woman thinking

The gender diversity in technology movement experienced a very odd 2015.

The year started out, it seemed, with the best of intentions. In 2014 and 2013 companies such as Facebook, Google and Apple began reporting diversity statistics within their workforce, first of race and then gender. Diversity pages had become de rigueur at industry leading companies such as Apple and Google and Microsoft.

The industry appeared to be not only committed to the idea of a diverse and open workplace in the tech community but was also actively embracing the fact that diversity — both gender and race — was smart for the bottom line.

A source no more esteemed than MicKinsey had found that "companies in the top quartile for gender or racial and ethnic diversity are more likely to have financial returns above their national industry medians."

People were talking earnestly of such things as "implicit hiring bias" and "imposter syndrome" and Sheryl Sandberg's book "Lean In" hadn’t even been out for quite a year.

It's twelve months later and very debatable whether women in this industry made much progress at all. For starters, it's become clear that maybe the focus shouldn't have been completely on equal compensation and opportunity.

Are You Serious?

This was the year IBM launched — and quickly ended — its ill-conceived "Hack a Hair Dryer" concept — a marketing campaign that used gender stereotypes to encourage girls to "dissolve the stigma" that STEM jobs are just for men.

It was the year a steady stream of seemingly well-intentioned men irritated women with specious arguments about the merits of equal pay for women. The arguments typically included references to the fact that the author had daughters of his own (which does not make him a de facto feminist) or the "perception of a boys club" (rather than simply stating that there is a boys club.)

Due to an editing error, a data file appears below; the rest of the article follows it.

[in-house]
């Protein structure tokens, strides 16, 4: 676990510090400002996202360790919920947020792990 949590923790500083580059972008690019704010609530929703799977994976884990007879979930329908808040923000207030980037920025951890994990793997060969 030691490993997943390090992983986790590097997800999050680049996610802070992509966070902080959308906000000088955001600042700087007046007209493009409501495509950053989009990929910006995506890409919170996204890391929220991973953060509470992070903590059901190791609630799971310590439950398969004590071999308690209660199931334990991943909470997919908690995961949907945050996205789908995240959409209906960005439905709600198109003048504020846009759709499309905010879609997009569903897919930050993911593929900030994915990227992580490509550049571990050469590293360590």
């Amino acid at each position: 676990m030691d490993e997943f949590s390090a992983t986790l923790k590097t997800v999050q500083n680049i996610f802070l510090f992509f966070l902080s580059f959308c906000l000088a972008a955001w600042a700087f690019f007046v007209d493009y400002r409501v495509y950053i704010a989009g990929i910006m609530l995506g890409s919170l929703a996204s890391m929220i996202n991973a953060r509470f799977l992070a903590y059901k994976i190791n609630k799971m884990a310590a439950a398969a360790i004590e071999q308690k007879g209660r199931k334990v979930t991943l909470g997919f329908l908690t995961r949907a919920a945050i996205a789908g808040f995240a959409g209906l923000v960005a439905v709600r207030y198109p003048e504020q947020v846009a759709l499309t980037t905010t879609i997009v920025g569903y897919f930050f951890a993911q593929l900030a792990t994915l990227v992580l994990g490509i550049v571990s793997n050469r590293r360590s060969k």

It was the year a leading Republican Presidential candidate described Hillary Clinton’s bathroom break during a Democratic presidential debate as "too disgusting" to even talk about. Wait. What?

A Very Very Hostile Environment

At the beginning of 2015 Ellen Pao, the former interim chief executive officer of Reddit and former junior investing partner at Kleiner Perkins Caufield & Byers finally got her day in court for a gender discrimination suit she filed against Kleiner in 2012.

She went on to lose the suit as we all know now — a fact that eventually became a footnote compared to the avalanche of online hate aimed at her in the run up to the case and then its aftermath.

By this point, of course, we knew the limits to which the "Internet" could go — and still does — in its damnation and hatred of an individual, male and female — but there is usually a "reason" for it, justified or not.

In the case of Pao, though, it was hard to pinpoint what that "reason" was. Really, all she had done was sue a former employer. It was hard not to link the online hate to her seeming temerity in asking for fair treatment.

But then Pao closed three subreddits or forums on Reddit for violating the site's anti-harassment policies. That resulted in what became the mother of all trolling attacks.

As Pao herself noted in the Washington Post shortly after she resigned from Reddit, "Fully 40 percent of online users have experienced bullying, harassment and intimidation, according to Pew Research. Some 70 percent of users between age 18 and 24 say they’ve been the target of harassers. Not surprisingly, women and minorities have it worst."

And, oh yeah, CEO Steve Hoffman who took over from Pao, continued these policies but somehow, for some reason, didn’t seem to attract all the hate.